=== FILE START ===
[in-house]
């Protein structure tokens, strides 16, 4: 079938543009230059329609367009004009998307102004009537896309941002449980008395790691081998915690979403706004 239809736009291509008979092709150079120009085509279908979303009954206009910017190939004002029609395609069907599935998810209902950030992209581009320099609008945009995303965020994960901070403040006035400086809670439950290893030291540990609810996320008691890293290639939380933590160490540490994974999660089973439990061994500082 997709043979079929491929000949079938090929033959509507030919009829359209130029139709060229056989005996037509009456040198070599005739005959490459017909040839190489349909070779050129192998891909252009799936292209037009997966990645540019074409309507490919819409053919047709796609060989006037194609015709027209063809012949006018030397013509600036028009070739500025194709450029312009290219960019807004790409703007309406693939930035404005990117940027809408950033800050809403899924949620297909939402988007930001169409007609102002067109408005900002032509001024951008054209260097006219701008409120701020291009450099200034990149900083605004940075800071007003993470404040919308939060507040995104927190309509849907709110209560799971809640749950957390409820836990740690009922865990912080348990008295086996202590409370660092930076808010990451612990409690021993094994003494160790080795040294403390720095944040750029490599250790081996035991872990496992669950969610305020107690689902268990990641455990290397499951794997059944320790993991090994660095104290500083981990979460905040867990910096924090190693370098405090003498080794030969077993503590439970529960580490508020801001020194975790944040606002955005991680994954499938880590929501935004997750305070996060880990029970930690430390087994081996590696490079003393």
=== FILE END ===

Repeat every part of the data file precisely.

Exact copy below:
[in-house]
């Protein structure tokens, strides 16, 4: 079938543009230059329609367009004009998307102004009537896309941002449980008395790691081998915690979403706004 239809736009291509008979092709150079120009085509279908979303009954206009910017190939004002029609395609069907599935998810209902950030992209581009320099609008945009995303965020994960901070403040006035400086809670439950290893030291540990609810996320008691890293290639939380933590160490540490994974999660089973439990061994500082 997709043979079929491929000949079938090929033959509507030919009829359209130029139709060229056989005996037509009456040198070599005739005959490459017909040839190489349909070779050129192998891909252009799936292209037009997966990645540019074409309507490919819409053919047709796609060989006037194609015709027209063809012949006018030397013509600036028009070739500025194709450029312009290219960019807004790409703007309406693939930035404005990117940027809408950033800050809403899924949620297909939402988007930001169409007609102002067109408005900002032509001024951008054209260097006219701008409120701020291009450099200034990149900083605004940075800071007003993470404040919308939060507040995104927190309509849907709110209560799971809640749950957390409820836990740690009922865990912080348990008295086996202590409370660092930076808010990451612990409690021993094994003494160790080795040294403390720095944040750029490599250790081996035991872990496992669950969610305020107690689902268990990641455990290397499951794997059944320790993991090994660095104290500083981990979460905040867990910096924090190693370098405090003498080794030969077993503590439970529960580490508020801001020194975790944040606002955005991680994954499938880590929501935004997750305070996060880990029970930690430390087994081996590696490079003393």